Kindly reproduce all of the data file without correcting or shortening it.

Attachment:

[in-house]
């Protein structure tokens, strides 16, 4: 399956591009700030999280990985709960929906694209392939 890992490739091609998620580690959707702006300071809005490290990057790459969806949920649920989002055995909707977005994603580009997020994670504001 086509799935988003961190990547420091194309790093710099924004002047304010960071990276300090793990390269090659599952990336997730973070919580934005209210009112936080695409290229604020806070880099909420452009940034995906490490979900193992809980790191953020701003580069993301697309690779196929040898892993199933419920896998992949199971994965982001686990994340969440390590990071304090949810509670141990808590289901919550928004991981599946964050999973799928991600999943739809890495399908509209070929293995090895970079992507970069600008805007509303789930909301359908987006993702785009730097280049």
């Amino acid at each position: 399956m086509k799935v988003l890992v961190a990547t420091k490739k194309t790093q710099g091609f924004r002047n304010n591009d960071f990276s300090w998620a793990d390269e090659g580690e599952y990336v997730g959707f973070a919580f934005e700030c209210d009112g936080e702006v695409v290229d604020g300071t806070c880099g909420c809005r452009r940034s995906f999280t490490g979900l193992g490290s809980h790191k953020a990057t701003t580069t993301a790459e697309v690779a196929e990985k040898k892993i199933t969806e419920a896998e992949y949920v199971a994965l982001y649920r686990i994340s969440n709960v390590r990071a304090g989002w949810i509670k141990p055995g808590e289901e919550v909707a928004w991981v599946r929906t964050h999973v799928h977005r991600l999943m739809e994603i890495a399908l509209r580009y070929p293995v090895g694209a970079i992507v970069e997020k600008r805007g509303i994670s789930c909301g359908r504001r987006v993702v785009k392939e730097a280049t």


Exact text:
[in-house]
């Protein structure tokens, strides 16, 4: 399956591009700030999280990985709960929906694209392939 890992490739091609998620580690959707702006300071809005490290990057790459969806949920649920989002055995909707977005994603580009997020994670504001 086509799935988003961190990547420091194309790093710099924004002047304010960071990276300090793990390269090659599952990336997730973070919580934005209210009112936080695409290229604020806070880099909420452009940034995906490490979900193992809980790191953020701003580069993301697309690779196929040898892993199933419920896998992949199971994965982001686990994340969440390590990071304090949810509670141990808590289901919550928004991981599946964050999973799928991600999943739809890495399908509209070929293995090895970079992507970069600008805007509303789930909301359908987006993702785009730097280049």
């Amino acid at each position: 399956m086509k799935v988003l890992v961190a990547t420091k490739k194309t790093q710099g091609f924004r002047n304010n591009d960071f990276s300090w998620a793990d390269e090659g580690e599952y990336v997730g959707f973070a919580f934005e700030c209210d009112g936080e702006v695409v290229d604020g300071t806070c880099g909420c809005r452009r940034s995906f999280t490490g979900l193992g490290s809980h790191k953020a990057t701003t580069t993301a790459e697309v690779a196929e990985k040898k892993i199933t969806e419920a896998e992949y949920v199971a994965l982001y649920r686990i994340s969440n709960v390590r990071a304090g989002w949810i509670k141990p055995g808590e289901e919550v909707a928004w991981v599946r929906t964050h999973v799928h977005r991600l999943m739809e994603i890495a399908l509209r580009y070929p293995v090895g694209a970079i992507v970069e997020k600008r805007g509303i994670s789930c909301g359908r504001r987006v993702v785009k392939e730097a280049t």